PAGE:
But both sides agreed that the latest dialogue made the issues clearer, a necessary step for resolution of their differences.
``We have come to a certain point where we can state some points commonly. We now have to wait a while to breathe,'' said Archbishop Stylianos of Australia, leader of the Orthodox delegation.
The meeting at Mount St. Mary's College and Seminary in western Maryland was the latest in a series of dialogues between the two churches, created by a split in 1054. The meetings began in 1980 to try to forge closer ties between the churches that still have similar practices and beliefs.
Some 46 delegates representing the world's 1 billion Catholics and 228 million Orthodox attended the Emmitsburg talks, the first in the U.S.
The closed-door meetings focused on the status of Eastern European Catholics in former Soviet-bloc states, an issue that has plagued the discussions since 1990.
The fall of the Soviet Union in 1990 allowed Eastern European Catholics to practice openly after decades of repression forced them into the Orthodox Church. Orthodox leaders claimed Rome was encouraging the shift and struggles ensued over ownership of churches that had been Catholic before the Soviet takeover of the Eastern bloc after World War II.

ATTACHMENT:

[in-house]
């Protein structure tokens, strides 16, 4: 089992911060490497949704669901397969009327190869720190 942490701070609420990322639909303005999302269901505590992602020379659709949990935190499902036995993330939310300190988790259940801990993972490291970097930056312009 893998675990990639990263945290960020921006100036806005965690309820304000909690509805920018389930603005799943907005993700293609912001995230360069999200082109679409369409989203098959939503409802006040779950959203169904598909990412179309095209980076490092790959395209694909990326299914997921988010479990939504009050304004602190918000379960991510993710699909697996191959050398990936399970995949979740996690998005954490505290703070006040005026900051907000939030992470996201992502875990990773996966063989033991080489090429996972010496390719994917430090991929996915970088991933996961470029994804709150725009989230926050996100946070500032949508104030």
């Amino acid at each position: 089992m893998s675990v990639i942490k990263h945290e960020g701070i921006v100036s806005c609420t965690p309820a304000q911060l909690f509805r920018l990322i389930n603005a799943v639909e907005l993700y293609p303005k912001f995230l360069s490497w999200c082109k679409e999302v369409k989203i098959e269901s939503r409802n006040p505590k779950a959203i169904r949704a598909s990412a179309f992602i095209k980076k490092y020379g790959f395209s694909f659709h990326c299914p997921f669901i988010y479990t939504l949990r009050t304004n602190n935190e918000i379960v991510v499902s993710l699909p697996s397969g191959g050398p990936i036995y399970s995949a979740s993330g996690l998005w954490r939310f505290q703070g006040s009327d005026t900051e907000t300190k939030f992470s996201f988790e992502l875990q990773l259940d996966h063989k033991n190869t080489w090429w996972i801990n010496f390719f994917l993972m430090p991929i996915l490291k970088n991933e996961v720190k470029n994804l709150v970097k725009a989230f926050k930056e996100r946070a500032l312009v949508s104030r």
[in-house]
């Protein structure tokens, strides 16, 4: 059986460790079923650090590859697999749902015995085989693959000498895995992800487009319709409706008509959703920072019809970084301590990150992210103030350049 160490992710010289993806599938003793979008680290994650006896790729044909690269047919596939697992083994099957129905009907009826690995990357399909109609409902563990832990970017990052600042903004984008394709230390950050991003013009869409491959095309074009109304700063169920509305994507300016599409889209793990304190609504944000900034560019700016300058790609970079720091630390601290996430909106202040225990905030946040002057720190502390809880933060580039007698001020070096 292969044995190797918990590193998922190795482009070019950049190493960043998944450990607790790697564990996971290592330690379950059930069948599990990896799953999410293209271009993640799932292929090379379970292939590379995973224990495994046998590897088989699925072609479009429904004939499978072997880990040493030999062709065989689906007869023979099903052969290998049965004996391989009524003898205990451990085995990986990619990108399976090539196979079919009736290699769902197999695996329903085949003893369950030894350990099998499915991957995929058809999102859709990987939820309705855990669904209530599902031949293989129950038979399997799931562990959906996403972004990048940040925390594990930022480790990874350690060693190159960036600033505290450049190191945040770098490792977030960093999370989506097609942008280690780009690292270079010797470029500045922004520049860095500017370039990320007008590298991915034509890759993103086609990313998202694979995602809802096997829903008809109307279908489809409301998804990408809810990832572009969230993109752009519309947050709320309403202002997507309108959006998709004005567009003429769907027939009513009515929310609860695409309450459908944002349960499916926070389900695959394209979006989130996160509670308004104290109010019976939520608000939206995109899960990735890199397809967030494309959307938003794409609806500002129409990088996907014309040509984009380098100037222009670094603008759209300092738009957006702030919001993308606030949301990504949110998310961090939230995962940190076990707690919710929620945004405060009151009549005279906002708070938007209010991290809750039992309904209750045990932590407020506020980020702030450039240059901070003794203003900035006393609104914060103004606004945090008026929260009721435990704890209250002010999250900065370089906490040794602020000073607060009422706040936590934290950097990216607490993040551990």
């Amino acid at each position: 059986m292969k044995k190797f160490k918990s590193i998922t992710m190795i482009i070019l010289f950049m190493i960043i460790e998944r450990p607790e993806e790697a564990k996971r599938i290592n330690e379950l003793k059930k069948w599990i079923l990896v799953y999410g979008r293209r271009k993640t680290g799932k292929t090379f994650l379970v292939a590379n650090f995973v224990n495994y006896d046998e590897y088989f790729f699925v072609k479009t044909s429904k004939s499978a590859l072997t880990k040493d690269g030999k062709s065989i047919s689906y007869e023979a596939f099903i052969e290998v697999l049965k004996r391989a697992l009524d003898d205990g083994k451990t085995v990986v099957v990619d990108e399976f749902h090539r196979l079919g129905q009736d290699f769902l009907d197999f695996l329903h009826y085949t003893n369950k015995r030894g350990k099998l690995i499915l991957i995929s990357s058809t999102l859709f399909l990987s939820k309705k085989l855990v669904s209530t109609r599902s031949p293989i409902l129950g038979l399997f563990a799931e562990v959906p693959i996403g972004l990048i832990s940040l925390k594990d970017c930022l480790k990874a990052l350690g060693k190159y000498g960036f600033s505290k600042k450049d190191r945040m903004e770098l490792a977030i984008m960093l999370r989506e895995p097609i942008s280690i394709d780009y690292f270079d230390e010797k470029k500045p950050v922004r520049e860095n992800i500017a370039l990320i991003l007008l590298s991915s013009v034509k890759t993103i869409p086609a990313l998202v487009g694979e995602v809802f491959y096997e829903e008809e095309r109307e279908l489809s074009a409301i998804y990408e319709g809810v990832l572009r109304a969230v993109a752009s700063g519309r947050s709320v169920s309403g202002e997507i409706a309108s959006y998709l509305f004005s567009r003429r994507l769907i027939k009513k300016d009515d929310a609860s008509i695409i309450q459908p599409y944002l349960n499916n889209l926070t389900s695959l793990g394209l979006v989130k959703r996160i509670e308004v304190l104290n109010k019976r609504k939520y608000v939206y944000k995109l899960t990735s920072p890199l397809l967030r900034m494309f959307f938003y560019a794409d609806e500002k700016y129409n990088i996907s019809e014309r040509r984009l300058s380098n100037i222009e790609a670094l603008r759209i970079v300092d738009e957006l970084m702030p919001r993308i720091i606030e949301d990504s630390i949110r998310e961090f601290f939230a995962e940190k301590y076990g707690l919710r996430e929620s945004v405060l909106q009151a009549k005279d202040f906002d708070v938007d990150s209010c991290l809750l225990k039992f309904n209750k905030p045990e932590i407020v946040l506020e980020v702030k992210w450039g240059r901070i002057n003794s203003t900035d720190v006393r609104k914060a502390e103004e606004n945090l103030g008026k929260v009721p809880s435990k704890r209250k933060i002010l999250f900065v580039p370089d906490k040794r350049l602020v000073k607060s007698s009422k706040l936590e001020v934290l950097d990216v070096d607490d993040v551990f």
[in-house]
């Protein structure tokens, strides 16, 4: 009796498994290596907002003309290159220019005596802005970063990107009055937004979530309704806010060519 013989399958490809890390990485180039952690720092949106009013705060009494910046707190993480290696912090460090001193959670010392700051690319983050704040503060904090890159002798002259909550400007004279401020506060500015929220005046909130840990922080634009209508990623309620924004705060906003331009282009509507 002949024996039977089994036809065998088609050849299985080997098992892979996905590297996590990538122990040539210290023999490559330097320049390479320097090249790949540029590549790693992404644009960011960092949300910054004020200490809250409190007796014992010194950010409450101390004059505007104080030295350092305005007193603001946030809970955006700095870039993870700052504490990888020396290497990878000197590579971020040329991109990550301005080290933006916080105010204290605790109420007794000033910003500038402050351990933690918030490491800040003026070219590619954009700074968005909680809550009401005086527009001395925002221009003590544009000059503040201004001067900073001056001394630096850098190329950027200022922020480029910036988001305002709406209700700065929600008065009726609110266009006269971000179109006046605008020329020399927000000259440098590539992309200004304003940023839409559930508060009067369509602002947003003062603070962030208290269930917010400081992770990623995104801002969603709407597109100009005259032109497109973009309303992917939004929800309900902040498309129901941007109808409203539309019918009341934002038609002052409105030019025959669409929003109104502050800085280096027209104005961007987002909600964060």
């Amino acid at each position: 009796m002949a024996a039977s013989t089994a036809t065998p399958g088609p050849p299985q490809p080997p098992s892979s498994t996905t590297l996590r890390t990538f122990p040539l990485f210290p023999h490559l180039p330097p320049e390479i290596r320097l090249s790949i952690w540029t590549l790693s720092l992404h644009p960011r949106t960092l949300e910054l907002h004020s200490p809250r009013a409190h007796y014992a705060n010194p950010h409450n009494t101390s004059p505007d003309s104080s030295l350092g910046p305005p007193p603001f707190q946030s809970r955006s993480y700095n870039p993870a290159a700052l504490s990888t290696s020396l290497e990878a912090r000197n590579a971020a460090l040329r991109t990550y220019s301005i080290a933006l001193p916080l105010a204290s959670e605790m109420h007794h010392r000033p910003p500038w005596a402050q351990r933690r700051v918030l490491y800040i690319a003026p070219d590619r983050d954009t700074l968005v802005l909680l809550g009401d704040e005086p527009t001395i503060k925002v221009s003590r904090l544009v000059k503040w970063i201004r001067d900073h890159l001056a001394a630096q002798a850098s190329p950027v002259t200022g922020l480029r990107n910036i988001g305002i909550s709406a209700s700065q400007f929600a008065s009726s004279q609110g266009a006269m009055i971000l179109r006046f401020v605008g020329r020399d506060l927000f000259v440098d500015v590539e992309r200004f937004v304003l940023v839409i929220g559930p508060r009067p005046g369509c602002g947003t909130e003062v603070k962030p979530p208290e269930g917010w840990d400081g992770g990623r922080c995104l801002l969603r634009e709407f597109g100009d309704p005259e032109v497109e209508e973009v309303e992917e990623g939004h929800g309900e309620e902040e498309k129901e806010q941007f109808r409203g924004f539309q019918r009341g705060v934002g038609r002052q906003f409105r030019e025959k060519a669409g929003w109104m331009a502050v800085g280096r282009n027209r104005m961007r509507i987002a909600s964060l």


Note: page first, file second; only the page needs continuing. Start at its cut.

But behind the Eastern European conflict is a key theological issue that remains a steadfast barrier to full reconciliation--the role of the papacy in the church hierarchy.
Roman Catholics believe the pope, as the bishop of Rome, holds the highest position within the church. The Orthodox leader, Ecumenical Patriarch Bartholomew I of Constantinople, is the ``leader among equals'' of the 15 independent Orthodox churches.
Acceptance of the supremacy of the pope by Eastern European Catholics conflicts with their Orthodox practice of decision-making by groups of bishops, or synods, Stylianos said.
Pope John Paul II has been willing to discuss the issue, said Cardinal William H. Keeler, the archbishop of Baltimore and organizer of the Emmitsburg talks. The pope issued an encyclical in 1995 in which he invited feedback from other Christian churches on his role.
The pope has made other conciliatory gestures to the Orthodox church. Last year, he traveled to Romania, the first visit by a pontiff to an Orthodox country since the Great Schism of 1054.